I just wrote an English exam and I'm not sure if these two sentences which I've written are correct. If they're not, please tell me and if they are please back that up with a credible source. Not ...
bochner.martinelli's user avatar
2 votes
0 answers
46 views

How do multiple modal constructions work with ellipsis or inversion?

I have been researching on multiple modal constructions, which is a dialect mainly used in The Southern United States. Unlike Standard English, this dialect allows more than one modal auxiliary per ...
student's user avatar
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3 votes
3 answers
331 views

Why is the structure interrogative-which-word – subject – verb (including question mark) being used so often? Is it grammatical?

I've noticed that more and more headlines of articles and ads (excluding those in more traditional online media) are of the structure interrogative-subject-verb instead of interrogative-verb-subject. ...
Mathieu Dhondt's user avatar
2 votes
2 answers
57 views

Inversion — a really odd example

In the book Story Genius by Lisa Cron we read: Even if she's only six, she already has a worldview that, like most of us, she's never even questioned—why should she? As far as she can see it's "...
Lux's user avatar
  • 21
0 votes
0 answers
56 views

Which of these possible multi-choice answers is correct and why? [duplicate]

A Chinese teacher of English asked me about the following, taken from an English test for Chinese people. It's quite tricky I think. I would like to know three things: Which answer or answers do you ...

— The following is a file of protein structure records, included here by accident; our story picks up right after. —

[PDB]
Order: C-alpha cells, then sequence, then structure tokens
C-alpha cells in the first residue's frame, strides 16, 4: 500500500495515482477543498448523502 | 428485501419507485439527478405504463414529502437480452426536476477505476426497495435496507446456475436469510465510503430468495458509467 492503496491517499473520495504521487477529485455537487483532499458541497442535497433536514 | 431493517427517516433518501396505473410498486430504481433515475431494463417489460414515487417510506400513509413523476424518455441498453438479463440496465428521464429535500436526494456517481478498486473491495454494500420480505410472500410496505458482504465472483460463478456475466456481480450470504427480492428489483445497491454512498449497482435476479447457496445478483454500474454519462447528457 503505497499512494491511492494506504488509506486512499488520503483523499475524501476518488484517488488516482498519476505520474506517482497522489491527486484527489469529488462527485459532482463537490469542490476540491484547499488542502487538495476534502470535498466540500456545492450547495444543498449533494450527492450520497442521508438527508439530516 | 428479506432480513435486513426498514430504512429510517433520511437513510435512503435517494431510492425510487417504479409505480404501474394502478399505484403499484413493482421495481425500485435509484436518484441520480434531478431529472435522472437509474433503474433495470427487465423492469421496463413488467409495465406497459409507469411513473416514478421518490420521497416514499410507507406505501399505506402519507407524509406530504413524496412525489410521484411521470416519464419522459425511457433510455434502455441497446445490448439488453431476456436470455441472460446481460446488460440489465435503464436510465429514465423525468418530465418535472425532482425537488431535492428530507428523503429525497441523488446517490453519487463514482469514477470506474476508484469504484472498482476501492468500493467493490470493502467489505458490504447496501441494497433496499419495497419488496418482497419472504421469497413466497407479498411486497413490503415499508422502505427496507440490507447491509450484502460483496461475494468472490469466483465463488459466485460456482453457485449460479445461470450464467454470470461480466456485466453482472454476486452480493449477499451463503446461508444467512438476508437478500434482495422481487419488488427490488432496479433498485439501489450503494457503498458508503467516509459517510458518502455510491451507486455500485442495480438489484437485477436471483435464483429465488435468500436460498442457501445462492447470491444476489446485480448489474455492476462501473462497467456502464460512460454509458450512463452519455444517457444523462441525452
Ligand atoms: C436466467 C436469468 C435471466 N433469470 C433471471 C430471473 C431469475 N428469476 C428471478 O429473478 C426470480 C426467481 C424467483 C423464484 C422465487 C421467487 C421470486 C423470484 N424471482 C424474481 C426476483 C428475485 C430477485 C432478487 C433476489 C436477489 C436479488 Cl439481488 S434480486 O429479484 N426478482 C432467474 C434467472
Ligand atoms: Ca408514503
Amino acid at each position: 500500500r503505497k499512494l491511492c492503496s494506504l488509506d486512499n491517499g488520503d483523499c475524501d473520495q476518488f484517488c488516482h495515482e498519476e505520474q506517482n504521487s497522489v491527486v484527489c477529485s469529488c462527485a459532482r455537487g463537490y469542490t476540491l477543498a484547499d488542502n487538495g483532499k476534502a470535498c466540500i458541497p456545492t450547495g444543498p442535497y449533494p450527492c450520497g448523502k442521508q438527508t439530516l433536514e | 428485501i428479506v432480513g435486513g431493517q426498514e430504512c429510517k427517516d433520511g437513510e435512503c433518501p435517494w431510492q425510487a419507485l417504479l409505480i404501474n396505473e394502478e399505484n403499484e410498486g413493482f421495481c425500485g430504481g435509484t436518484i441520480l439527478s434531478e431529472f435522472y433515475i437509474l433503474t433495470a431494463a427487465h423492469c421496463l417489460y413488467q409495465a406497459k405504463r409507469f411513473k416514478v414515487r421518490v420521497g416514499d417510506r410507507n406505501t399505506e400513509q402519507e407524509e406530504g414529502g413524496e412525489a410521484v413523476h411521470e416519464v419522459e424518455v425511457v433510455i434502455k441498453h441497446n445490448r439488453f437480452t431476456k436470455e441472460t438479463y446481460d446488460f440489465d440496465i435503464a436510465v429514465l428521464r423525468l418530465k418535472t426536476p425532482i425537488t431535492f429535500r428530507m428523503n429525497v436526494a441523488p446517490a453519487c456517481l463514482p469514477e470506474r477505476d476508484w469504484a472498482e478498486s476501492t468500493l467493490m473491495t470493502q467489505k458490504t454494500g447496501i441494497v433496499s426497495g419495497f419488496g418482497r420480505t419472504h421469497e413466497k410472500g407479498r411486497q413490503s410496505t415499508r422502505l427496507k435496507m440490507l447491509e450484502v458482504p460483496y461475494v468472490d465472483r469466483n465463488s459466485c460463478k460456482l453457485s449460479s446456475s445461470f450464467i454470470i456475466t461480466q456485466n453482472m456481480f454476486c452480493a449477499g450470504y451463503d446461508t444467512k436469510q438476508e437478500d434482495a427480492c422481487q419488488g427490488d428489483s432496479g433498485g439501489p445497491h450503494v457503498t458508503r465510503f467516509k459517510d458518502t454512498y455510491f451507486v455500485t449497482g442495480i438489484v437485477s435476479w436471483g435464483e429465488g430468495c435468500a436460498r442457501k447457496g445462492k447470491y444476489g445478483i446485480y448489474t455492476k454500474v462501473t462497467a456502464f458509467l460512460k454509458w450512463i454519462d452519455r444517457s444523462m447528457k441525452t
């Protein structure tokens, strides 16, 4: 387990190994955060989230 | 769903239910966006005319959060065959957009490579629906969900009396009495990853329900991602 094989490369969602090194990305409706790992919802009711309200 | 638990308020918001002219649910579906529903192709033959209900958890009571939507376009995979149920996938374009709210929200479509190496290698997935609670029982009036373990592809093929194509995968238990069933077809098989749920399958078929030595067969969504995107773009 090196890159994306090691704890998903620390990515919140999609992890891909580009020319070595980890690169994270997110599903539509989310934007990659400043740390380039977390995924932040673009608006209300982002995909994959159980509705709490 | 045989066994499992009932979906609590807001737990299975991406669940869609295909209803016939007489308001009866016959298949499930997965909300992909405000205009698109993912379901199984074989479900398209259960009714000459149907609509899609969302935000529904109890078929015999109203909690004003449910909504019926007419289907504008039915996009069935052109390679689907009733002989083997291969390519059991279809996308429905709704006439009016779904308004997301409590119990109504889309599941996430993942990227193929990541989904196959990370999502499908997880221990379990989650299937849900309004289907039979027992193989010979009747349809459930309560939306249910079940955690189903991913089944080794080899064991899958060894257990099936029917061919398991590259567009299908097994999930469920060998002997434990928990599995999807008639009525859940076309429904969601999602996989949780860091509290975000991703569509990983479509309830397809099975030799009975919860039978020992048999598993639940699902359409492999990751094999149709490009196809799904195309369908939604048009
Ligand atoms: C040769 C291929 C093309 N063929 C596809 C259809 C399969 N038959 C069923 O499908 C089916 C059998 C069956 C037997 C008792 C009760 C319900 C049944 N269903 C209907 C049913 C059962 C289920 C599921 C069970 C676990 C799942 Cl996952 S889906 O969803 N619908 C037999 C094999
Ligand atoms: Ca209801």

Pedroski's user avatar
  • 101
1 vote
0 answers
78 views

Negatives and Interrogatives with and without subject-verb inversion: "Didn't you have a lecture today?" vs "You didn't have a lecture today?"

"Didn't you have a lecture today?" vs "You didn't have a lecture today?" Regarding the aforementioned clauses, from "experience", I can surmise different, subtle nuances. ...
ARGYROU MINAS's user avatar
1 vote
1 answer
64 views

Have a question about a particular use of inversion in English [duplicate]

It is found that the complainant, deterred by fear of the pollution which he would have suffered had he passed near the Pariahs, did not conduct the procession. In the above sentence, why is the ...
nityananthan murugan's user avatar
0 votes
1 answer
37 views

Regarding a sentence involving coordination and subject-auxiliary inversion

When I am reading a paper, I come across a long sentence: Only when this pain remains with you, is with you eternally, can you enjoy eternally the pace and dance of humanity, can praise the shouts ...
thatness's user avatar
1 vote
0 answers
42 views

When is this type of inversion usually used? [duplicate]

What is this inversion rule? I heard "After bad weather comes fine weather", it was obvious for me that the word "comes" here was related to "fine weather". Yes, I learnt ...
George Glebov's user avatar
0 votes
1 answer
65 views

"implies the narrator"?

A sentence on this website reads: It might well be, implies the narrator, that he made up the whole story, but he's content to leave it up to the reader to decide which "passages" of his ...
apprenant's user avatar